In the Belly of Tsukiji

Tsukiji fish market

Lying awake with jet lag in a Tokyo apartment at 5 A.M., I realized this was the perfect chance to visit Tsukiji, the world’s largest fish market, which was just a subway ride away. The early-morning auctions were already over, but the place would be bustling and the sushi houses nearby gearing up. Rousing my mother and her friend, we threw back our coffee and headed off into the pre-dawn night.

We were in Japan to visit cousins and aunts, a trip we make every decade or so, though I hadn’t been back since the late 1980s. I had visited Tsukiji then, but didn’t recall much except the chaotic hustle and the mountains of fish.

Walking the several blocks from the subway station to the market, past a sashimi-knife store and a noodle-soup vendor, was like was like entering an alternate universe of artisan shops against the more usual backdrop of convenience-store Tokyo.

Once into the narrow aisles of the market, we managed to make headway between the octopus and oysters, the salmon and snapper. These mid-level wholesalers had snapped up fish at the auctions earlier in the morning and now were reselling them to chefs or housewives eager for the freshest fish at the best prices.

We’d planned to browse and not to buy, but temptation proved too great and we decided to pick up the evening’s dinner. At a tuna stand, we bought some chu toro, a medium-fatty cut that I prefer to toro. I wanted to avoid over-fished bluefin, though it was impossible to tell what we were buying: My mother’s fluent Japanese faltered when it came to translating the name of the fish. I was later told that given the amount we spent— 4,000 yen (about $40) for two large fillets—it was unlikely we had bought bluefin, which would have been far pricier.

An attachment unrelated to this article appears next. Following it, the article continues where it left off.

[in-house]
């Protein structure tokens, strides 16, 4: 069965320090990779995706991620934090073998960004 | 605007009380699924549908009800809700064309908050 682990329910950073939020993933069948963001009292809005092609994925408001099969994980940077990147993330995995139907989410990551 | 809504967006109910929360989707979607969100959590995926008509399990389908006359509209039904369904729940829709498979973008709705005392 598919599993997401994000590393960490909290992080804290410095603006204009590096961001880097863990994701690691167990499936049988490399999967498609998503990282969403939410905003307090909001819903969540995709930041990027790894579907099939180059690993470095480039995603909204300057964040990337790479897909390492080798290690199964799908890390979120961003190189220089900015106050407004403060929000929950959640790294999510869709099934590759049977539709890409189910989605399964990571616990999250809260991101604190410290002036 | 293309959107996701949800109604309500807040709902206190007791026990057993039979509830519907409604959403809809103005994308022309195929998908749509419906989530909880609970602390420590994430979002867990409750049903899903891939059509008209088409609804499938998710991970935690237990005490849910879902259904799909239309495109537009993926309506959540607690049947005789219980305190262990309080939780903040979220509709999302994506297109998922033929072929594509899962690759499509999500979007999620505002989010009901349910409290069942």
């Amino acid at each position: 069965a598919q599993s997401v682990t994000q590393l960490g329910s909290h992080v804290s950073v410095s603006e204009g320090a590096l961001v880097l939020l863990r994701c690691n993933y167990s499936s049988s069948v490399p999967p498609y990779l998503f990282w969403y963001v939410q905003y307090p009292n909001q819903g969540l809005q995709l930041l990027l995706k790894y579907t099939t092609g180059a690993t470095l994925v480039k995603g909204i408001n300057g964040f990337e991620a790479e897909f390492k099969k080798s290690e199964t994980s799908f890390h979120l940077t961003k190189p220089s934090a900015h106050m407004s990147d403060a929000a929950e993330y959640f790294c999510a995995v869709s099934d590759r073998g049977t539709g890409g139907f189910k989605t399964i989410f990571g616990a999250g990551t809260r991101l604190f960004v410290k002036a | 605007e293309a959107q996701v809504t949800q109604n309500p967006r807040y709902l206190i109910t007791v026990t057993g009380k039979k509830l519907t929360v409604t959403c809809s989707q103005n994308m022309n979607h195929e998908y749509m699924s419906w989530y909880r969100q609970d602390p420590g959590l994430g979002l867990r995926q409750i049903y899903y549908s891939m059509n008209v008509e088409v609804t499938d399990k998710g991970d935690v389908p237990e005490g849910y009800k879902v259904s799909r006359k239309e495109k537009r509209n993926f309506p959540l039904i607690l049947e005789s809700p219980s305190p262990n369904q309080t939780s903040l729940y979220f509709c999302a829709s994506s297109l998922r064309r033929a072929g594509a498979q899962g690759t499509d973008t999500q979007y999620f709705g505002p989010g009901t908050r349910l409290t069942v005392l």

Nearby, fishmongers cut open tuna carcasses with giant six-foot knives, separating fillet from bone, while others ran frozen fish through circulating band saws. Buckets below collected the fish dust, presumably to be sold as scrap, alongside the piles of fish heads lying around on tables.

We moved from stall to stall, picking up my mother’s favorite tiny black clams, shijimi, and ikura (salmon roe, probably Alaskan); in the myriad stores outside Tsukiji, we bought fresh wasabi root,  takuan (pickled white radish), cucumbers, and narazuke (melon pickled in sake brine) from large open vats. Nearby stores specialized in bonito—the dried fish that flavors the most basic Japanese stock, dashi—sold in hunks that looked like wedges of wood. 

Back in the fish market, my mom bargained down the price for a small box of uni (sea urchin roe). When the deal was struck, we asked where we should eat sushi, since there were several restaurants within Tsukiji.

The uni man pulled out his cell phone, made a call, and said, “Let’s go, they have three seats!” He led us through the maze of the market at a fast clip—my mother and her friend struggling to keep up, dodging the carts and trucks—and finally ended up at Okame, a sushi house with maybe 10 seats. Once there, the uni man bid us farewell.

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